BURNING GOLD by Robert Hardy Andrews


Email this review


Elaborately plotted and overwritten historical romance of the seas, in the days of more or less respectable piracy, when England under Queen Anne, hovered between the darkness of ignorance and the dawn of new knowledge. The story bogs down in the lushness of the style, which reminds this reader of the less appealing aspects of Marryatt. Details of period and background, of custom and psychology seem authentic enough, but one gets a bit weary of the selfless philosopher-doctor, Tom Dover, who puts his scientific spirit of adventure above any personal ambitions, and uses rather than allowing himself to be used by the two women who loved him, -- the powerful Lady Aurelia, whose machinations sent him out of London and to sea on mysterious mission, and Molly Tawne, passionate, low-born, pirate on her own, who dies conveniently so that Tom's true love can win. Sea adventure -- brief interlude in Tortuga, with its secret dictator -- outright piracy -- and gropings towards enlightened medicine and humanity against violent times and ways.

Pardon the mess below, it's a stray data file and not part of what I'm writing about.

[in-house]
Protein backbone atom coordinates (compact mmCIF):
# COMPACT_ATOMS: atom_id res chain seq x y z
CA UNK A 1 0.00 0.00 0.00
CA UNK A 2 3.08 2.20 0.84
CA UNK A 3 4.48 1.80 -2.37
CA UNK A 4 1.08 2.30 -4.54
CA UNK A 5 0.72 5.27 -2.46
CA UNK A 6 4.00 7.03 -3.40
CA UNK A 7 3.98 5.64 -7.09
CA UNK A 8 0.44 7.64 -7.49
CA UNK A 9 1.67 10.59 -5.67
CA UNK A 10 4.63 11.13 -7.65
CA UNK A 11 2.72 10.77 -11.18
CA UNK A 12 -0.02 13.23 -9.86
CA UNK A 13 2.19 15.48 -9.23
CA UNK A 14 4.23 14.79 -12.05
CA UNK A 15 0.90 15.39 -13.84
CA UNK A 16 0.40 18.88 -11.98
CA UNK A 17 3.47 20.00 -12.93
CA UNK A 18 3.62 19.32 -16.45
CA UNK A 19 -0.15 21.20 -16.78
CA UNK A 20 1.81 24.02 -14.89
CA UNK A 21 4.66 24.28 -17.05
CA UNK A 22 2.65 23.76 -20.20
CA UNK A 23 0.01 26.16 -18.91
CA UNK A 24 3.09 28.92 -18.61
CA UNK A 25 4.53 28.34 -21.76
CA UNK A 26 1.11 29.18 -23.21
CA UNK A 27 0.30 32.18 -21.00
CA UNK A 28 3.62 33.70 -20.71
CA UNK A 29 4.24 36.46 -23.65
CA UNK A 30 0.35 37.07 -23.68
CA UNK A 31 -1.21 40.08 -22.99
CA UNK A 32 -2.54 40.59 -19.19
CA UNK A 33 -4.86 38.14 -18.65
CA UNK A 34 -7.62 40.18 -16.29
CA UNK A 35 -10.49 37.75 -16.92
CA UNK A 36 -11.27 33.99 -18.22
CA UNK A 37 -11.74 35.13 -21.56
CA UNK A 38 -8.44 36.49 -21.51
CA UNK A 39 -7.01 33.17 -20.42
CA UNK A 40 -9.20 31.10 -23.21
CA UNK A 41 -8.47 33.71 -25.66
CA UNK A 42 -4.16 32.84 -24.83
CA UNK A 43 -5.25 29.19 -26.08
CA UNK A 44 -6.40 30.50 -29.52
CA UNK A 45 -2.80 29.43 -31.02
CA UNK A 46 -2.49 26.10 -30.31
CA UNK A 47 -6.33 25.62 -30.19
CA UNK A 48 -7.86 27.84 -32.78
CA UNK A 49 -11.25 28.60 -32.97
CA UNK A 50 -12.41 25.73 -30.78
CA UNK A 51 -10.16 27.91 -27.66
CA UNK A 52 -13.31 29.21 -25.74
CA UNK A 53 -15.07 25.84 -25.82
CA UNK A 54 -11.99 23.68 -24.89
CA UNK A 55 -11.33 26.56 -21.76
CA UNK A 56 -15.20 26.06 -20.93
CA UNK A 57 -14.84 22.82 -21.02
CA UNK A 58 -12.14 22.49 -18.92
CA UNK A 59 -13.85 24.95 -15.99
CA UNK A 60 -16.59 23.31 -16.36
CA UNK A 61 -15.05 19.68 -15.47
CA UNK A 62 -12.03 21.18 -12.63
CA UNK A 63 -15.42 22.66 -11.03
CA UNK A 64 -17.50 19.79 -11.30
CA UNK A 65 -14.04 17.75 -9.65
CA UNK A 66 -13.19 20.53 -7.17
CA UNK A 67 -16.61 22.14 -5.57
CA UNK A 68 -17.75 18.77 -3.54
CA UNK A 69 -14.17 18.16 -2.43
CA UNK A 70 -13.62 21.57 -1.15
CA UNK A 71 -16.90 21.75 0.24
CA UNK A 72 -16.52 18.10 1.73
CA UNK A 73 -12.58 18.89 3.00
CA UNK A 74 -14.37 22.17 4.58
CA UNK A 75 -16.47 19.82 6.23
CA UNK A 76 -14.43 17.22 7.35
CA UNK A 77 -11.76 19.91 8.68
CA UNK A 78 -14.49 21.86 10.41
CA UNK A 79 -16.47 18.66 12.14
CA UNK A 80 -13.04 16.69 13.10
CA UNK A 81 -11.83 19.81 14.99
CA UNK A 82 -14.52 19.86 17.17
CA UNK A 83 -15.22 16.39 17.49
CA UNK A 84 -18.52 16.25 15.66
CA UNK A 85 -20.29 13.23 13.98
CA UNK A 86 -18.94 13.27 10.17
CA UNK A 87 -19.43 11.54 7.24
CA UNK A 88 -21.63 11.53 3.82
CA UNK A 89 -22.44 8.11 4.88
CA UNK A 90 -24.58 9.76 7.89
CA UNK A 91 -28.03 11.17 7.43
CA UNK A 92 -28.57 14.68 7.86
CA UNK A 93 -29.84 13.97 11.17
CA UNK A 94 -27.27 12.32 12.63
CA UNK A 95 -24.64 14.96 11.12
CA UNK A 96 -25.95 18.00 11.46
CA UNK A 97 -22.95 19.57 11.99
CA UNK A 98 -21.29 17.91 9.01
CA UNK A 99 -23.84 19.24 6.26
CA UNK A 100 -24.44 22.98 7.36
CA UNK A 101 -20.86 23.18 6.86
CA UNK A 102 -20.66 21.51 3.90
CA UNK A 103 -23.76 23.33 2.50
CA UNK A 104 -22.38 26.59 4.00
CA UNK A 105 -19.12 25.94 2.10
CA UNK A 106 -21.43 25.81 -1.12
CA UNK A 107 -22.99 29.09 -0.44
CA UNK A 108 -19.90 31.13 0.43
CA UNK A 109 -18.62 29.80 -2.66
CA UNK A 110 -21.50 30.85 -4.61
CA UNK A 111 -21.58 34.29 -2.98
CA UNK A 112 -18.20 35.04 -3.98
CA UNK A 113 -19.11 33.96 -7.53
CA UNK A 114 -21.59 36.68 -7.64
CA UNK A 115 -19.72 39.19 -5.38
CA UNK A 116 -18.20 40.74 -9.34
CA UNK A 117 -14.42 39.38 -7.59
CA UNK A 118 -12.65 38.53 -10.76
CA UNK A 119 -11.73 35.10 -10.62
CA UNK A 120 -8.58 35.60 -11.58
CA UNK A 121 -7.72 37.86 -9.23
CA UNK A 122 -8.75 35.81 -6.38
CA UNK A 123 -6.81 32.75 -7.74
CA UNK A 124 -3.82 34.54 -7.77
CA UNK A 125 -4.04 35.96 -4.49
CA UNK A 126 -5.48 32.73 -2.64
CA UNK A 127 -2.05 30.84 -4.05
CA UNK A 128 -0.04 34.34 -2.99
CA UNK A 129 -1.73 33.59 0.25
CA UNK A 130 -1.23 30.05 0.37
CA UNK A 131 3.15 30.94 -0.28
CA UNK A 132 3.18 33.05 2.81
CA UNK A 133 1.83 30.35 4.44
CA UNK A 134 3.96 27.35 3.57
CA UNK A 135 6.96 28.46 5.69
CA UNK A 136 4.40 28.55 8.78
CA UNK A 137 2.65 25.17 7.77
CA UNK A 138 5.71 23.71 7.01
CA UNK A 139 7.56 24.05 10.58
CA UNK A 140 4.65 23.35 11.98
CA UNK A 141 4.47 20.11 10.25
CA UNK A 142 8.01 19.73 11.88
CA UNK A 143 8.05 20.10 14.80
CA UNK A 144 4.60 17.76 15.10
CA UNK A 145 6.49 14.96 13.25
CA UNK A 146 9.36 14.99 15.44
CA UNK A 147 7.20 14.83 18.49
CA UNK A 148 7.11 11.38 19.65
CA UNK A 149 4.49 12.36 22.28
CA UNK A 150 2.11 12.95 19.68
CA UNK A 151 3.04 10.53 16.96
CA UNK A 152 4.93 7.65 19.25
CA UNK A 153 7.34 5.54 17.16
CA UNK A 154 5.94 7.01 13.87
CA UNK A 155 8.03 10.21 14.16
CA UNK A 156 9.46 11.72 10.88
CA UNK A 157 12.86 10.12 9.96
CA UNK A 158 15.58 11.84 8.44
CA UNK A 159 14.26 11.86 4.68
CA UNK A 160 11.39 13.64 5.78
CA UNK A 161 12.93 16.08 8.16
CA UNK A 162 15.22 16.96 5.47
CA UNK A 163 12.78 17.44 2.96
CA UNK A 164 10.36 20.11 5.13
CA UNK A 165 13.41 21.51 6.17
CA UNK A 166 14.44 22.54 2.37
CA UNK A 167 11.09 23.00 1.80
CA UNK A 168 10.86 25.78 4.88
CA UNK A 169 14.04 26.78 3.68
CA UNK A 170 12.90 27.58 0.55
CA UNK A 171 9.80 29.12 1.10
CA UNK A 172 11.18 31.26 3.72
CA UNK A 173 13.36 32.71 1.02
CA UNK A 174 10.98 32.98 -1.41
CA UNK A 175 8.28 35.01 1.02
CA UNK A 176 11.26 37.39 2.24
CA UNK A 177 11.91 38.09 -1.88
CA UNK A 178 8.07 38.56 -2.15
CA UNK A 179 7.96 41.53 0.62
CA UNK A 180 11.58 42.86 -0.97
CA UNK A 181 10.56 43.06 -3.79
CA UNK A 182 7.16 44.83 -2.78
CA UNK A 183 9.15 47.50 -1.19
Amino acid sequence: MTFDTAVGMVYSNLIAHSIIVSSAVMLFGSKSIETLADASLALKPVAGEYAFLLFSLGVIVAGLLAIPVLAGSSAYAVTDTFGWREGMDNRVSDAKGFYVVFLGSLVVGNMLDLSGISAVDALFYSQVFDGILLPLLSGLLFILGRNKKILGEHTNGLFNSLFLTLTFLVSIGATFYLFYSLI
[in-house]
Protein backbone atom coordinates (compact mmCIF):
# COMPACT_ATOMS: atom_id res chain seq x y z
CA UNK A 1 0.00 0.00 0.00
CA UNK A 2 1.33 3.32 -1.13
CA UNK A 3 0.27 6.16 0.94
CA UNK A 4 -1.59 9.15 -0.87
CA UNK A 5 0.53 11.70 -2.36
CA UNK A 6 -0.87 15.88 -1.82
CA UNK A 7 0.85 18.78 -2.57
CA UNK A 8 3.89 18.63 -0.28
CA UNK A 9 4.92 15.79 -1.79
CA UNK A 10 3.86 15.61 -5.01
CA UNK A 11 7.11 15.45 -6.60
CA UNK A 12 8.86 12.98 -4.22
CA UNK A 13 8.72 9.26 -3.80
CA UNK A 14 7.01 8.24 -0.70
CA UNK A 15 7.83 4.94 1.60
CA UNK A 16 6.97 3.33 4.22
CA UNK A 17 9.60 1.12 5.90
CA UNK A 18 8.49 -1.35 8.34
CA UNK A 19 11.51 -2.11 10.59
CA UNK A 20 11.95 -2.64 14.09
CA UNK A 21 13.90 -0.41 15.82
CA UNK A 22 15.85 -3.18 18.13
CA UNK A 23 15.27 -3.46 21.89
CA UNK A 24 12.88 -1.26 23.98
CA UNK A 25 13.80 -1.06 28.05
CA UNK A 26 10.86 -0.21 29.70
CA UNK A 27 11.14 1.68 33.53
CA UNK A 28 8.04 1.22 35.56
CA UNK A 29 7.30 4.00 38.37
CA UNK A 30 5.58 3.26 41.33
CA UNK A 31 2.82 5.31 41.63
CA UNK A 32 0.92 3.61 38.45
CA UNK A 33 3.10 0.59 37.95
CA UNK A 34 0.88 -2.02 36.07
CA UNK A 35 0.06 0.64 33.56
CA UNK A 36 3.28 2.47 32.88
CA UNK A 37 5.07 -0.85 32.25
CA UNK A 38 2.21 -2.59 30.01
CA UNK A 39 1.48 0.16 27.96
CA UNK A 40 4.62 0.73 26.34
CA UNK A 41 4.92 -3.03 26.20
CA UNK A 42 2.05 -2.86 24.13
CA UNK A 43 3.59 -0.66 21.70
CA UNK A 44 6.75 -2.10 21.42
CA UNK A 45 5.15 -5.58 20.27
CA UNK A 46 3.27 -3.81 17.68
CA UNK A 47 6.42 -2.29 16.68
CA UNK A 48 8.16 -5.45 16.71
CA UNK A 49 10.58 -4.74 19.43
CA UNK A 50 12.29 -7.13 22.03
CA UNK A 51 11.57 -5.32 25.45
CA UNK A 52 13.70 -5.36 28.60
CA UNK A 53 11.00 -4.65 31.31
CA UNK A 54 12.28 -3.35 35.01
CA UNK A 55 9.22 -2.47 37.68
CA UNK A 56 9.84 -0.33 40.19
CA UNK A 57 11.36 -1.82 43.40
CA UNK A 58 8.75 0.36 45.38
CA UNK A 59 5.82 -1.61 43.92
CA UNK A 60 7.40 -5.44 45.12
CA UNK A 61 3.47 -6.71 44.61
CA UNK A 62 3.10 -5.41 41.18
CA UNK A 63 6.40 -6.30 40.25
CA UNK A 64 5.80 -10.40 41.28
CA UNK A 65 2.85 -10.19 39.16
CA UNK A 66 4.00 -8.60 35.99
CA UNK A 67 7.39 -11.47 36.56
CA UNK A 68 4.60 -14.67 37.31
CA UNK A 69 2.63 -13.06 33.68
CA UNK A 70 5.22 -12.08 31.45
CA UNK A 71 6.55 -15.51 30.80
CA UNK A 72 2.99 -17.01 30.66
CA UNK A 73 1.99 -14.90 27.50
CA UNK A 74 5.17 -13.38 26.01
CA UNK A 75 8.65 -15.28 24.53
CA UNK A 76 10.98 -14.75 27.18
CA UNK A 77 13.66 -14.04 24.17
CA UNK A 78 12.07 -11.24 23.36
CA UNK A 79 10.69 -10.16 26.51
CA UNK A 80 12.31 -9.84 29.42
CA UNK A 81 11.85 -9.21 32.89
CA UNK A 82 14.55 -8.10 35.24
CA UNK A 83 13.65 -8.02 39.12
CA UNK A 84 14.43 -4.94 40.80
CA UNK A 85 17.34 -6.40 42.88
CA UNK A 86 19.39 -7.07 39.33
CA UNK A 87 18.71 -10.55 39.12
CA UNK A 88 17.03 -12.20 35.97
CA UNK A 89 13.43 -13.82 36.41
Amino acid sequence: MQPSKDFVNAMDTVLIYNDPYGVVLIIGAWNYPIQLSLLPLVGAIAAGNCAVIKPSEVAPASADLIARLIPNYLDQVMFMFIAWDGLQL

Pub Date: July 19th, 1945
Publisher: Doubleday, Doran